Figure out your interests. Unless you know where you want to go, you’re unlikely to get there. It’s important to rank your interests so that you don’t make the all-too-common mistake of trading off an important interest for a less important one.
Figure out their interests. Negotiation is a two-way street. You usually can’t satisfy your interests unless you also satisfy the other side’s. It is therefore just as important to understand their interests as your own.
The single most important skill in negotiation is the ability to put yourself in the other side’s shoes. I you are trying to change their thinking, you need to begin by understanding what their thinking is.
2. Options. The purpose of identifying each side’s interests is to see if you can devise creative options to satisfy them. An option is a possible agreement or part of an agreement. Inventing options for mutual gain is a negotiator’s single greatest opportunity. Effective negotiators do no just divvy up a fixed pie. They first explore how to expand the pie.
While it may not be possible to obtain your Position, it is often possible to satisfy your Interests. You may not succeed in obtaining the 30% salary increase [a Position of Hope], but you may invent an option that allows you to realize a cost of living gains [Interest] while keeping your employer satisfied.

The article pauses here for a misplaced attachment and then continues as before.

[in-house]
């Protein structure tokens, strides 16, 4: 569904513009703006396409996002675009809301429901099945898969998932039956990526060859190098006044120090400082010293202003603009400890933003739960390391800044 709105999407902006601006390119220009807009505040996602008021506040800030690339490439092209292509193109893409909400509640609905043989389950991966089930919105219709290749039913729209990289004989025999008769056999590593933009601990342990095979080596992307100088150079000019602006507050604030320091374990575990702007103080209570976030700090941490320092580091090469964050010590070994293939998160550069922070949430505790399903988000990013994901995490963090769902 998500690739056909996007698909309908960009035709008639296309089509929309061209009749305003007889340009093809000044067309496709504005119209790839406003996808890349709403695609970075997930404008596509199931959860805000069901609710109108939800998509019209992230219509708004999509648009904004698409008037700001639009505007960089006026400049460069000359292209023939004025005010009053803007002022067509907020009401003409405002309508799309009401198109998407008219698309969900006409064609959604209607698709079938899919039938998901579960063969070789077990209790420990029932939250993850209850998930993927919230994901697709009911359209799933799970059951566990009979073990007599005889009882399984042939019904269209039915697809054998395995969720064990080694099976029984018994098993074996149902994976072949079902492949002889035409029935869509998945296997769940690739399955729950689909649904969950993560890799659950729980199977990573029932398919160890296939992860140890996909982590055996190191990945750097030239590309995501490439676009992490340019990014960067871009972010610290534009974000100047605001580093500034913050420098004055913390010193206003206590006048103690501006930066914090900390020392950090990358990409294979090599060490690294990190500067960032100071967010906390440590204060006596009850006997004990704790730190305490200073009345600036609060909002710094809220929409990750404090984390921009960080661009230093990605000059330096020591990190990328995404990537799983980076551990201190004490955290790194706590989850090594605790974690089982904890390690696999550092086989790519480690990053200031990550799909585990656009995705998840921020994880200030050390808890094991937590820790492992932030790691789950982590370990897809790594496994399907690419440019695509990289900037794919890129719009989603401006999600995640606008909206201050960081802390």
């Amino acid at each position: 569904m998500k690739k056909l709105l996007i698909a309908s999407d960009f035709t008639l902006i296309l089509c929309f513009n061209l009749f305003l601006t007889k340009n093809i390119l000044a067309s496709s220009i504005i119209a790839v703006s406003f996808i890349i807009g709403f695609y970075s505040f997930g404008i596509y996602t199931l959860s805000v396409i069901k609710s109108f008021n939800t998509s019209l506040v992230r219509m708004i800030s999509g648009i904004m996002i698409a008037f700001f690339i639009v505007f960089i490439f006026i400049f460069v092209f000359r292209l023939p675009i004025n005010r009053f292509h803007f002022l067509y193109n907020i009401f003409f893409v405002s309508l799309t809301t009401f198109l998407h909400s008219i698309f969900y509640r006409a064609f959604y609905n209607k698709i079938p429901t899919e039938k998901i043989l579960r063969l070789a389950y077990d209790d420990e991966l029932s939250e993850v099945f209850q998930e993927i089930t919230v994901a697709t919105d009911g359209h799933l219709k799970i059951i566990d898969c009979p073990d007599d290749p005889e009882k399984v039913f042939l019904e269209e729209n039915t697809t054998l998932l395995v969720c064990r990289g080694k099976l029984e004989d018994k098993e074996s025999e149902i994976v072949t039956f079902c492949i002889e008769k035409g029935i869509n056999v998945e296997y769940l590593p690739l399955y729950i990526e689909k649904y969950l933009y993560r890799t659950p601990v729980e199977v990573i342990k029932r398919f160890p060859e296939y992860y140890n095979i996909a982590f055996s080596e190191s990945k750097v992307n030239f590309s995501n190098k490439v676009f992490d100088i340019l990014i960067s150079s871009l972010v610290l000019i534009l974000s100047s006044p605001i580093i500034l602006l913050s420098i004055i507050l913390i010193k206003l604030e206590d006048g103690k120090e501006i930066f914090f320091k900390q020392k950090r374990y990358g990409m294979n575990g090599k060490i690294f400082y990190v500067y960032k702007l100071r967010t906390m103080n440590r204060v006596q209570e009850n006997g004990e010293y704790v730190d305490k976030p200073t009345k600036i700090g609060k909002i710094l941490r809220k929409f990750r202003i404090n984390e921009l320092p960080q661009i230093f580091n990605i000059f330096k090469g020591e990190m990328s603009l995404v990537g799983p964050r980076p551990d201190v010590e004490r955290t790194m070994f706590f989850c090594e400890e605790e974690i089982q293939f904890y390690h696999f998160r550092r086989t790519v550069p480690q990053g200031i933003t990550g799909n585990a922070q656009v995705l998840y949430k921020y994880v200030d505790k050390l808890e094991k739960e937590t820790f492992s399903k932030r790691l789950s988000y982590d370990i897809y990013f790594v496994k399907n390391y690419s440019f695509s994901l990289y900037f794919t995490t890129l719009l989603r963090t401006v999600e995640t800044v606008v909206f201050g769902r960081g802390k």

A common negotiation mistake is to dwell on a single solution – your original Position. By opening yourself up to consideration of a multitude of options, you may generate new possibilities, one of which might meet your Interests while also satisfying the other side. The biggest obstacle in the way of generating creative options is a little voice in the back of our heads that is always saying, “That won’t work!”
In the Preparation Phase of Negotiation Process, plan to be flexible in searching for options that can satisfy your Interests. Don’t be fixated on preconceived Positions.
3. Standards. Once you have expanded the pie (created Options), you need to think about how to divide it up. How will you jointly select an Option (decide among the many created options) with the other side when your interests seem to be opposed? Your employer wants to pay you less for your work; your would like them to pay more. How do you resolve the issue?
Perhaps the most common method is to use a contest of wills (The Battle of Positions and classic Competitive Negotiation Strategy). . Each side insists on its position, trying to get the other to give in. The problem is that nobody likes to give in. A contest of wills thus quickly becomes a conflict of egos. The person who eventually gives in remembers it and tries to even the score the next time--if there is a next time.
Successful negotiators head off a contest of wills by turning the selection process (searching and deciding on a mutually satisfactory Option) into a joint search for a fair and mutually satisfactory solution. They rely heavily on fair Standards independent of either side’s will (Position).